Ancient notices of the differences between Matthew and Mark?

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perseusomega9
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Re: Ancient notices of the differences between Matthew and Mark?

Post by perseusomega9 » Thu Nov 07, 2019 5:21 pm

John is still fairly sudden in Mark, about as sudden as Jesus

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Ben C. Smith
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Re: Ancient notices of the differences between Matthew and Mark?

Post by Ben C. Smith » Thu Nov 07, 2019 5:31 pm

perseusomega9 wrote:
Thu Nov 07, 2019 5:21 pm
John is still fairly sudden in Mark, about as sudden as Jesus
Mark gives him the epithet, "the Baptist," which generally suffices to introduce somebody in an ancient text. In our extant version of Mark, he is also given an entire verse from Isaiah, but I am skeptical that this verse is original to Mark.

But in Luke 5.33 John is not even called "the Baptist." Suddenly there is a question about John's disciples, begging the question: "Who is John?" This seems more sudden an introduction than in Mark. Obviously, there is the question of what the text actually had. Maybe it had "the Baptist" and Tertullian still thought it was too sudden because it lacked the verse from Isaiah. But he gives us no clue in this direction, and our extant text of Luke lacks any epithet for John.
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Re: Ancient notices of the differences between Matthew and Mark?

Post by perseusomega9 » Thu Nov 07, 2019 5:38 pm

Is part of the argument that Tertullian also lacks the epithet? I'll admit it's as clear as mud as anything in NT studies, but we have a range of interactions/accomodations between jesus and john groups in the literature can we really say which direction the dependency runs?

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Re: Ancient notices of the differences between Matthew and Mark?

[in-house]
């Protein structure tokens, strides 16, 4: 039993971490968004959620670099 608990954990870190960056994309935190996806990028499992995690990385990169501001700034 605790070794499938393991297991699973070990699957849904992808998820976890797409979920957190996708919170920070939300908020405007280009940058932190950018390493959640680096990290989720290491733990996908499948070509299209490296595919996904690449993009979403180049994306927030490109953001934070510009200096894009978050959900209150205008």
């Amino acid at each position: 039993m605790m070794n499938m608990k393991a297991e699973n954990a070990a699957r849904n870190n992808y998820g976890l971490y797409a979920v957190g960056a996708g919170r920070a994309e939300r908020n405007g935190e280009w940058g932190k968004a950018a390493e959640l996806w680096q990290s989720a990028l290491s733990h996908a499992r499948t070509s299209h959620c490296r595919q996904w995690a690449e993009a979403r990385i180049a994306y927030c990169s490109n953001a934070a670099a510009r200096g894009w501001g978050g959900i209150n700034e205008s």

Post by Ben C. Smith » Thu Nov 07, 2019 5:57 pm

perseusomega9 wrote:
Thu Nov 07, 2019 5:38 pm
Is part of the argument that Tertullian also lacks the epithet? I'll admit it's as clear as mud as anything in NT studies, but we have a range of interactions/accomodations between jesus and john groups in the literature can we really say which direction the dependency runs?
Everything is difficult when it comes to Marcion.

The argument is simply that Tertullian seems to say that Marcion has John at Luke 5.33 in the same way that Luke 5.33 currently reads. If so, then his introduction into the gospel is rather sudden. This implies either (A) that this gospel takes it for granted that its readers will know who John is or (B) that this gospel has cut something out about John which came earlier.
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Re: Ancient notices of the differences between Matthew and Mark?

Post by perseusomega9 » Thu Nov 07, 2019 6:10 pm

Is Terts reading from unpublished Markion, published Markion, or what he thinks Markion says using GLuke

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Re: Ancient notices of the differences between Matthew and Mark?

Post by Ben C. Smith » Thu Nov 07, 2019 6:14 pm

perseusomega9 wrote:
Thu Nov 07, 2019 6:10 pm
Is Terts reading from unpublished Markion, published Markion, or what he thinks Markion says using GLuke
Good question. I imagine from published Marcion. But I am not sure.